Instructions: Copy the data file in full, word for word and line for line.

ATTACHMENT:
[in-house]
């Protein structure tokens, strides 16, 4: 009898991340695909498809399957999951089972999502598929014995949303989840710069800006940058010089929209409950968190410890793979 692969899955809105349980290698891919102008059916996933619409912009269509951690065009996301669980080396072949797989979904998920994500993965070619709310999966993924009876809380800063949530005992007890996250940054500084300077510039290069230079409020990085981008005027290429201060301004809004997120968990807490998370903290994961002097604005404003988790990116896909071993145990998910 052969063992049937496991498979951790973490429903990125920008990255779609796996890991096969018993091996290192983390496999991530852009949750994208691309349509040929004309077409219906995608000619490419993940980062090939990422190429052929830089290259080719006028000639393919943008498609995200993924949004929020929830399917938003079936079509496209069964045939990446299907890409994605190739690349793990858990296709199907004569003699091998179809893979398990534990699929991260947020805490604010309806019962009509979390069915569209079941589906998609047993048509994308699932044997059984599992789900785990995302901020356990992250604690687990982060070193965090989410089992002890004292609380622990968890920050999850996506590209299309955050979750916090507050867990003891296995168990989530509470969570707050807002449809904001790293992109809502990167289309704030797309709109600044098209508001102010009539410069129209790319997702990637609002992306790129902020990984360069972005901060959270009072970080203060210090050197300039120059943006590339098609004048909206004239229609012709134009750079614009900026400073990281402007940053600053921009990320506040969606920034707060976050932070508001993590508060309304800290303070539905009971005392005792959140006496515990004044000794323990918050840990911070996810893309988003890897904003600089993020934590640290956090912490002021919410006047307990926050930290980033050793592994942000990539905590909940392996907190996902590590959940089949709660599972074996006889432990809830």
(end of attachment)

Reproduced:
[in-house]
């Protein structure tokens, strides 16, 4: 009898991340695909498809399957999951089972999502598929014995949303989840710069800006940058010089929209409950968190410890793979 692969899955809105349980290698891919102008059916996933619409912009269509951690065009996301669980080396072949797989979904998920994500993965070619709310999966993924009876809380800063949530005992007890996250940054500084300077510039290069230079409020990085981008005027290429201060301004809004997120968990807490998370903290994961002097604005404003988790990116896909071993145990998910 052969063992049937496991498979951790973490429903990125920008990255779609796996890991096969018993091996290192983390496999991530852009949750994208691309349509040929004309077409219906995608000619490419993940980062090939990422190429052929830089290259080719006028000639393919943008498609995200993924949004929020929830399917938003079936079509496209069964045939990446299907890409994605190739690349793990858990296709199907004569003699091998179809893979398990534990699929991260947020805490604010309806019962009509979390069915569209079941589906998609047993048509994308699932044997059984599992789900785990995302901020356990992250604690687990982060070193965090989410089992002890004292609380622990968890920050999850996506590209299309955050979750916090507050867990003891296995168990989530509470969570707050807002449809904001790293992109809502990167289309704030797309709109600044098209508001102010009539410069129209790319997702990637609002992306790129902020990984360069972005901060959270009072970080203060210090050197300039120059943006590339098609004048909206004239229609012709134009750079614009900026400073990281402007940053600053921009990320506040969606920034707060976050932070508001993590508060309304800290303070539905009971005392005792959140006496515990004044000794323990918050840990911070996810893309988003890897904003600089993020934590640290956090912490002021919410006047307990926050930290980033050793592994942000990539905590909940392996907190996902590590959940089949709660599972074996006889432990809830």